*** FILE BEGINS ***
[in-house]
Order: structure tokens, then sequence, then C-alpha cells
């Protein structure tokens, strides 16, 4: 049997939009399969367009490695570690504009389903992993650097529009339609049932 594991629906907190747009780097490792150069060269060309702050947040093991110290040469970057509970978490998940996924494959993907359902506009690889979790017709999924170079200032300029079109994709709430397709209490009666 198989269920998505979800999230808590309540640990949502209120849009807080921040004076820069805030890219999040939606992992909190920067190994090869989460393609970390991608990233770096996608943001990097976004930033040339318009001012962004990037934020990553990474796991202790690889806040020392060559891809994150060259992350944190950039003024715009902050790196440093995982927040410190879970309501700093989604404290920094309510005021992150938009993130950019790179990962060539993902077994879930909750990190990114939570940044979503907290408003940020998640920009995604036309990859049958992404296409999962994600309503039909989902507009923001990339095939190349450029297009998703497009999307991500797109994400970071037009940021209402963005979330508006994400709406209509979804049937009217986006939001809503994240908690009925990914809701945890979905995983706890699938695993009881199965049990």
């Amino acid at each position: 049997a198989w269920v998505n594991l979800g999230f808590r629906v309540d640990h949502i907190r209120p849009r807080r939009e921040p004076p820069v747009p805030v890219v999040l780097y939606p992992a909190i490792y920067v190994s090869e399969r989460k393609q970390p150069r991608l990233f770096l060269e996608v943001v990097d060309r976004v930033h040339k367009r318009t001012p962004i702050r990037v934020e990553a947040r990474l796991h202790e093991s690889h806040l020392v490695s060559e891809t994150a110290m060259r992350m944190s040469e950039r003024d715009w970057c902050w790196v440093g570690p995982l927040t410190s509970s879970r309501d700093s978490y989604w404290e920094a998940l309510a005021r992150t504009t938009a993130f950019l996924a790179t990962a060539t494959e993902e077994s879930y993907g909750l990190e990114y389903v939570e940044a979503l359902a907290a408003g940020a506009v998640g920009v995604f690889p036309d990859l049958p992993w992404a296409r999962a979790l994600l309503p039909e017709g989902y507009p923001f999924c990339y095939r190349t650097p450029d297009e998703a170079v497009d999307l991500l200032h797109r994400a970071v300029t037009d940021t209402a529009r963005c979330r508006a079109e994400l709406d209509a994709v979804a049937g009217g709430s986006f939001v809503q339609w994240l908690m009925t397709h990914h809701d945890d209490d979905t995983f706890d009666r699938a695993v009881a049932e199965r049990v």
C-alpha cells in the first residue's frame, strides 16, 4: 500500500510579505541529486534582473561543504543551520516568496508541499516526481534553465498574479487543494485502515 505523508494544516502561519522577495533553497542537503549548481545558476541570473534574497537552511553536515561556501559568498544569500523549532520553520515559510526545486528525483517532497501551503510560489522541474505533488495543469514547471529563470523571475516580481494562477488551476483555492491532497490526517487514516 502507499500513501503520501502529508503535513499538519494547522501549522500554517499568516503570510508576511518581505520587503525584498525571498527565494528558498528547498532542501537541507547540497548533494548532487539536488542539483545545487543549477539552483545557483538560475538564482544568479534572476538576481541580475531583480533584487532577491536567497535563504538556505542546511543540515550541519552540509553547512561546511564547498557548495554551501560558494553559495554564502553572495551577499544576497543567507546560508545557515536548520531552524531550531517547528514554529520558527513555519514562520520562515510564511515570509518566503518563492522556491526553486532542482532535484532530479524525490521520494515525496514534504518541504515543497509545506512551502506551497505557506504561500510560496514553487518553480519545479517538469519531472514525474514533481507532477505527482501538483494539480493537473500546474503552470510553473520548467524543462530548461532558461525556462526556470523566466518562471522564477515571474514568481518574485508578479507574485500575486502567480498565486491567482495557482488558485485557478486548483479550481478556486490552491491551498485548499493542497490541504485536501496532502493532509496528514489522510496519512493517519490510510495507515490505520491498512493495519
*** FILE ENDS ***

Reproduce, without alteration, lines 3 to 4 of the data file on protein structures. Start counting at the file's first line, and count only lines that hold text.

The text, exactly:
């Protein structure tokens, strides 16, 4: 049997939009399969367009490695570690504009389903992993650097529009339609049932 594991629906907190747009780097490792150069060269060309702050947040093991110290040469970057509970978490998940996924494959993907359902506009690889979790017709999924170079200032300029079109994709709430397709209490009666 198989269920998505979800999230808590309540640990949502209120849009807080921040004076820069805030890219999040939606992992909190920067190994090869989460393609970390991608990233770096996608943001990097976004930033040339318009001012962004990037934020990553990474796991202790690889806040020392060559891809994150060259992350944190950039003024715009902050790196440093995982927040410190879970309501700093989604404290920094309510005021992150938009993130950019790179990962060539993902077994879930909750990190990114939570940044979503907290408003940020998640920009995604036309990859049958992404296409999962994600309503039909989902507009923001990339095939190349450029297009998703497009999307991500797109994400970071037009940021209402963005979330508006994400709406209509979804049937009217986006939001809503994240908690009925990914809701945890979905995983706890699938695993009881199965049990």
């Amino acid at each position: 049997a198989w269920v998505n594991l979800g999230f808590r629906v309540d640990h949502i907190r209120p849009r807080r939009e921040p004076p820069v747009p805030v890219v999040l780097y939606p992992a909190i490792y920067v190994s090869e399969r989460k393609q970390p150069r991608l990233f770096l060269e996608v943001v990097d060309r976004v930033h040339k367009r318009t001012p962004i702050r990037v934020e990553a947040r990474l796991h202790e093991s690889h806040l020392v490695s060559e891809t994150a110290m060259r992350m944190s040469e950039r003024d715009w970057c902050w790196v440093g570690p995982l927040t410190s509970s879970r309501d700093s978490y989604w404290e920094a998940l309510a005021r992150t504009t938009a993130f950019l996924a790179t990962a060539t494959e993902e077994s879930y993907g909750l990190e990114y389903v939570e940044a979503l359902a907290a408003g940020a506009v998640g920009v995604f690889p036309d990859l049958p992993w992404a296409r999962a979790l994600l309503p039909e017709g989902y507009p923001f999924c990339y095939r190349t650097p450029d297009e998703a170079v497009d999307l991500l200032h797109r994400a970071v300029t037009d940021t209402a529009r963005c979330r508006a079109e994400l709406d209509a994709v979804a049937g009217g709430s986006f939001v809503q339609w994240l908690m009925t397709h990914h809701d945890d209490d979905t995983f706890d009666r699938a695993v009881a049932e199965r049990v």